I really believe that businesses, even tiny ones like Good Spot Publishing, should have some level of social responsibility. One way I’ve tried to give back is by working with college classes.
Several colleges use Extra Points as a textbook supplement, or as a tool to facilitate classroom conversations. For schools that do this, I offer big discounts, around 60% off, and chat with their students over Zoom. I think this is a win for everybody, honestly. I get more predictability in my subscriber numbers, students get a chance to talk through some issues in college athletics they might not get to talk about otherwise, and Zoom school can become a bit more interesting.
If I broker an agreement with a school, that discount is good for anybody with a .edu email address at that school. Currently, I can offer discounts for students and staffers at:
If you attend or work at any of those schools, shoot me an email, and I’ll send you the special code. If you’d like a discount for your school, contact me to set up a discounted page for you, and we can discuss how Extra Points might help your institution.
This offer is also good for athletic departments and college conferences. Growing bulk subscriptions is a business goal over the next few months.
Another business goal? Hire some help
This isn’t entirely a one-man operation. I’ve partnered with The Intercollegiate, and Daniel and Luke have both helped edit newsletters, formulate newsletter ideas, and have even occasionally written newsletters here. They do great work! They’re also compensated for those efforts, lest anybody think I’m getting filthy rich alone here.
If I’m being totally honest, my wife Taylor also occasionally edits these newsletters and acts as a sounding board. Despite us sharing a bank account, she is woefully undercompensated for her effort. She was my only editor for a long time and ruthlessly excised my grammatical and syntactical sins.
But the bulk of what you see on Extra Points, and a bunch of stuff you don’t, comes from me.
Normally, that’s fine. But these are not normal circumstances. As I’ve tried to publish this thing four times a week, with most of those newsletters involving level of reporting, plus doing business development, and tweeting, and radio, and community building, AND running 1st Grade Zoom School AND watching over a two-year old…let’s just say I’m realizing that I can’t do everything alone.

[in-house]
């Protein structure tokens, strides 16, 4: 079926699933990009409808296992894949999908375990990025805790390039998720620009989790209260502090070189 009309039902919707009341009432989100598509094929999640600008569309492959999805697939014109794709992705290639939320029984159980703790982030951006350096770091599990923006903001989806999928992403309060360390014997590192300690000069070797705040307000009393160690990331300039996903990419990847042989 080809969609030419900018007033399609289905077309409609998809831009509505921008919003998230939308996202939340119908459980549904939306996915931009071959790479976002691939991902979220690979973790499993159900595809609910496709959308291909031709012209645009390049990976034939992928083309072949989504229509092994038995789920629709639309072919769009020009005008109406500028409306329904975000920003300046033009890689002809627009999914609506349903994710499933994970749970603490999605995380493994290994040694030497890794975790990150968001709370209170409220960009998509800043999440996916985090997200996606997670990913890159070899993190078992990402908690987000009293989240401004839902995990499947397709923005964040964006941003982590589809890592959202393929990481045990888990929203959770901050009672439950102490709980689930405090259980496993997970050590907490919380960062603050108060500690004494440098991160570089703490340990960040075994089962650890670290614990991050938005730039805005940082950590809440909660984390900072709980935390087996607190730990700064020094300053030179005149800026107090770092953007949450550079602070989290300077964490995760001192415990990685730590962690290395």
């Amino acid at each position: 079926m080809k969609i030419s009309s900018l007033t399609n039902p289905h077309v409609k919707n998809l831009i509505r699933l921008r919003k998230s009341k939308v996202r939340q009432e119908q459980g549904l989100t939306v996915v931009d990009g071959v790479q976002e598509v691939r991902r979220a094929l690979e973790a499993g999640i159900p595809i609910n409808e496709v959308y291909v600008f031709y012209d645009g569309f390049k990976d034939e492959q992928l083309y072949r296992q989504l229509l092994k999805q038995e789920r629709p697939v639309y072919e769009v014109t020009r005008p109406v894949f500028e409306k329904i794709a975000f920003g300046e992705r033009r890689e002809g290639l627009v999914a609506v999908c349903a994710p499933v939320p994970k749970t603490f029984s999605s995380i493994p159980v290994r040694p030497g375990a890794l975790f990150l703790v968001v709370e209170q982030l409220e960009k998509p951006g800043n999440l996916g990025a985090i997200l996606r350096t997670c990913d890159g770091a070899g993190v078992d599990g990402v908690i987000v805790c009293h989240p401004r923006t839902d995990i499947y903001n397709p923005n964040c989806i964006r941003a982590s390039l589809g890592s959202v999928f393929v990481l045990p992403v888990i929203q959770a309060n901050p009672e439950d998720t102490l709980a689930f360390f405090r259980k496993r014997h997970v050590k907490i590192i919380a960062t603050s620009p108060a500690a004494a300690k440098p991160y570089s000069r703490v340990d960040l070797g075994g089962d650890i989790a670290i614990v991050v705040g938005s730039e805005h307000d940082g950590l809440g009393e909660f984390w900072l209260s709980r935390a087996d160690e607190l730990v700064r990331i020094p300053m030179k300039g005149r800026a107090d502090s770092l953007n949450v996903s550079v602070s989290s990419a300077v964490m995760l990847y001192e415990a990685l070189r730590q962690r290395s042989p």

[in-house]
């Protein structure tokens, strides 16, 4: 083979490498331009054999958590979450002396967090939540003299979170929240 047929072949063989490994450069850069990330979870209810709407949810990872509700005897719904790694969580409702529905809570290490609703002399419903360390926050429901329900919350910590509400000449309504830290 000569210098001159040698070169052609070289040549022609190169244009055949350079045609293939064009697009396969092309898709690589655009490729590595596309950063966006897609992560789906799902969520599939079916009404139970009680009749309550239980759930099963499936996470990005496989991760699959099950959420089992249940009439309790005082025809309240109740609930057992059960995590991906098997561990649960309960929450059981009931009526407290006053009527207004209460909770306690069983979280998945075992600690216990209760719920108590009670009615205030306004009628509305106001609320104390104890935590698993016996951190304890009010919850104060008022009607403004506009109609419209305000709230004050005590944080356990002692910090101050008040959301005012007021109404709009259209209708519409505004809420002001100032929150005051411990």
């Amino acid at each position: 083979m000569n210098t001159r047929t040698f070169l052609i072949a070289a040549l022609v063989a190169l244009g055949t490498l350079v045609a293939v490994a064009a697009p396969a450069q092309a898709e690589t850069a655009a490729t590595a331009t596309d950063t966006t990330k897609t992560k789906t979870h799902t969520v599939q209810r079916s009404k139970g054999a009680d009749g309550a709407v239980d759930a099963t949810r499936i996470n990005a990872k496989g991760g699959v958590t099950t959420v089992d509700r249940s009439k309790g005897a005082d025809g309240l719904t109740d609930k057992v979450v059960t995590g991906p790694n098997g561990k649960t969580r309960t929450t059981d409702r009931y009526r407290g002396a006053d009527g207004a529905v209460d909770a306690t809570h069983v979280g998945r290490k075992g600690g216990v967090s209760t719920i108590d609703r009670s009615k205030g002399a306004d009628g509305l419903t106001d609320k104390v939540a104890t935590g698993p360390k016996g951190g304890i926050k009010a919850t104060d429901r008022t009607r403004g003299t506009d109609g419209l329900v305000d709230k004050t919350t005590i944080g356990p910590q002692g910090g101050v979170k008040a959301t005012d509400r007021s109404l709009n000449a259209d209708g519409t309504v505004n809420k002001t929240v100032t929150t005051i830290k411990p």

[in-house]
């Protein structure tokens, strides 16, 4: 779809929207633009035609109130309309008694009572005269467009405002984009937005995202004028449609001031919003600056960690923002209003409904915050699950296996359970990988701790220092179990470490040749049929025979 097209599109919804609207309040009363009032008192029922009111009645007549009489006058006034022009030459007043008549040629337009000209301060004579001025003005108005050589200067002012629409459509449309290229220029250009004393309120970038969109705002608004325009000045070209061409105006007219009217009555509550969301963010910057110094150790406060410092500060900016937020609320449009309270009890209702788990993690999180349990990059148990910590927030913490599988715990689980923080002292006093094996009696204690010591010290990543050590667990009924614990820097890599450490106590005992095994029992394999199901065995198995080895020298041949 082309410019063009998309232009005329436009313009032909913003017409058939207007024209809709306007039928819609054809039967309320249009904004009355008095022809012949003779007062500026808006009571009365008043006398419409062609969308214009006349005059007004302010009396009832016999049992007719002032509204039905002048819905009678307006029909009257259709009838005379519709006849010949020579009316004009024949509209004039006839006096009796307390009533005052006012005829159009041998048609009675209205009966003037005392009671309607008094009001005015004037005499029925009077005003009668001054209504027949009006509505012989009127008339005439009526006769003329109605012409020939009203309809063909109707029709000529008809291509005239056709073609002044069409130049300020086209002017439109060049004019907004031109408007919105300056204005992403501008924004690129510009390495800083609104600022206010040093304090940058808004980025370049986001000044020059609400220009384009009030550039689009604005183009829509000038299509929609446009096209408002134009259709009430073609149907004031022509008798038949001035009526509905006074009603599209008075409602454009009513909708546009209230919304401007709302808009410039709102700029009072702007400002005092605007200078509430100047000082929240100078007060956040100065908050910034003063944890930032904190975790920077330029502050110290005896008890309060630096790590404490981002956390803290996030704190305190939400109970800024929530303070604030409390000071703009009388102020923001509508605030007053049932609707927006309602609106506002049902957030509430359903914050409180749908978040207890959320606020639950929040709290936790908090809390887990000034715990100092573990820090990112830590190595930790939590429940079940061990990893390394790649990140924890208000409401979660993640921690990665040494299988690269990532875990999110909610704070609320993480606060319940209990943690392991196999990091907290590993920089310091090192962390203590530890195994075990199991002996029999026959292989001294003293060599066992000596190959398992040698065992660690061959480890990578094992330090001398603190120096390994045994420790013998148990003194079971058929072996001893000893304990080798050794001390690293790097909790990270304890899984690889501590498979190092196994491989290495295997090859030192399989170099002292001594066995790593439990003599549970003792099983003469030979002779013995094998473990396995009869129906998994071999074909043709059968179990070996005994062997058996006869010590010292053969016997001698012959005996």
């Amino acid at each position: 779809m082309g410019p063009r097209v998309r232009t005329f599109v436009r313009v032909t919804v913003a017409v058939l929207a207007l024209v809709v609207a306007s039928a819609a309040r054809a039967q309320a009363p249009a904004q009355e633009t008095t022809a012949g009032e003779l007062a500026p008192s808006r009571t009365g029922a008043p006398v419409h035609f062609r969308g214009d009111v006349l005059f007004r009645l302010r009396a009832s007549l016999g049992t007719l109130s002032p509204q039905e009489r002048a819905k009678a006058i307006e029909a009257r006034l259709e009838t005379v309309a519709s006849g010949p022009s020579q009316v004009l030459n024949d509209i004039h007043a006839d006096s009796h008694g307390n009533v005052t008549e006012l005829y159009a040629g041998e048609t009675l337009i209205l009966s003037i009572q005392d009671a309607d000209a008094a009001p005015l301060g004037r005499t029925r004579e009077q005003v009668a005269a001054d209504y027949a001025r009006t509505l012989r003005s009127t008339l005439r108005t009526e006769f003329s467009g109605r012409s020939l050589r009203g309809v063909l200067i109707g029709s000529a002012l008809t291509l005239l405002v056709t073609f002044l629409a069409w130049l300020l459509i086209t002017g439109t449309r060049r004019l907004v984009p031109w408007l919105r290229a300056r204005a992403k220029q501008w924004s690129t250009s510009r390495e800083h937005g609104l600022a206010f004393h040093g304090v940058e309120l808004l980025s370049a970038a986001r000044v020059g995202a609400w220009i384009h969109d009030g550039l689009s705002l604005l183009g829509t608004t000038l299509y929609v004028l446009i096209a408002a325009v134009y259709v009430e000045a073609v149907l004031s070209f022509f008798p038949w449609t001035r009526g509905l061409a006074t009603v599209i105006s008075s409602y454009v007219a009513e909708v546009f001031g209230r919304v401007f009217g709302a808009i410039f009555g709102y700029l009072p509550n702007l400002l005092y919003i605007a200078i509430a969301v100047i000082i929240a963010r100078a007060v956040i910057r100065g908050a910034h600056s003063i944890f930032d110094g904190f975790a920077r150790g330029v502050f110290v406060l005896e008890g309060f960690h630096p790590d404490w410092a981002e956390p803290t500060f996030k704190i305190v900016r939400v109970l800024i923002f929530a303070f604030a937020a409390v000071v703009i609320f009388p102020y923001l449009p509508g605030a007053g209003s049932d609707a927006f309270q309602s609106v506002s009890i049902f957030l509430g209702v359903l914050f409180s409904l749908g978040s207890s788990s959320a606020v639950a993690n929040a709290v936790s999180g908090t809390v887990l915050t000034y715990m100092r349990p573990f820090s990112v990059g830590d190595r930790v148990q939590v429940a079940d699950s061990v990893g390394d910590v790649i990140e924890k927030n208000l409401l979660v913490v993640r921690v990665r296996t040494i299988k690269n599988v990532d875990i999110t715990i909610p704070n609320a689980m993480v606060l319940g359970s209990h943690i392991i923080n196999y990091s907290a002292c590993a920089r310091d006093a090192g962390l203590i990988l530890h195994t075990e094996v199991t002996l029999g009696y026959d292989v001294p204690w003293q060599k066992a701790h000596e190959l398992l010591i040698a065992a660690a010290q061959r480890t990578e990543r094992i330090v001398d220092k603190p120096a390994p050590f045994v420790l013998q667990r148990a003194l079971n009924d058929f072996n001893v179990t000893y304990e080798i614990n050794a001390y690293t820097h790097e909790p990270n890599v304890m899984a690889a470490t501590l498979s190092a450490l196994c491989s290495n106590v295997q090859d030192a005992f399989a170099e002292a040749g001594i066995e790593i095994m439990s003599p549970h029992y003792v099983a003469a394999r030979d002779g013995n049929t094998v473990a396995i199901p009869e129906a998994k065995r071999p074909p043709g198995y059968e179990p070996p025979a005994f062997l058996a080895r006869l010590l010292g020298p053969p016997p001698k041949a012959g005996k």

I could really use some limited, PT help on a project-basis. Especially, I could use help going through some of the larger document troves I get from public records requests, to help best suss out what is really interesting. I could also use some help reaching out to various colleges to pitch potential partnerships. Something in the 4-8 hours a week sort of range, $15/hr, plus commissions. It probably wouldn’t be a ton of writing, but if you have ideas, we may be able to find some freelance spots.
If that sounds like something you might be interested in, send me a resume and a note to MBrown@TheIntercollegiate.com. The more this operation grows, the more work I may be able to give.
On that note though, while I will continue to commit to writing at least one free newsletter a week, I do think it’s possible I will scale back the frequency. I will continue to do my very best to hit four newsletters, but depending on how Zoom School goes, I may need to re-calibrate. If I have to drop a weekly newsletter, it would be a free one.
I’m thinking of maybe starting a newsletter. Could we chat?
Sure. Shoot me a note at MBrown@TheIntercollegiate.com and I can go even more in the weeds. And hey, if you’ve done this yourself and have advice you’d like to share with me, please, I’d love to hear from you. This new media landscape sucks. I think we all ought to help each other if we can.
Okay, this is a long email! What’s the TL;DR?
- Extra Points has doubled over the last five months, and continues to grow at a healthy rate, thanks to student subscription packages, a solid free-to-paid conversion rate, and word of mouth from readers like you.
- Very soon, Extra Points subscribers will have access to live chats on Discord with our friends, the Moon Crew. Stay tuned for instructions on how to set up your account. Live discussions about Extra Points content, and a bunch of other stuff, will occur on that platform. Discord…it’s like Slack, but not for work, so doesn’t bum you out!
- I’m looking for some very part-time help to assist me with business development emails and some FOIA stuff. Few hours a week, $15/hr, plus commissions on any bulk sales. Drop me a line at MBrown@TheIntercollegiate.com.
- This is almost entirely a reader-supported business. I am deeply thankful for all of your support. If you find these newsletters useful and interesting, I’d encourage you to subscribe. You can do so for only seven bucks:
Thanks again for all of your support. Any other business-type inquires, fire them away to MBrown@TheIntercollegiate.com.
Here’s hoping for a less apocalyptic next few months!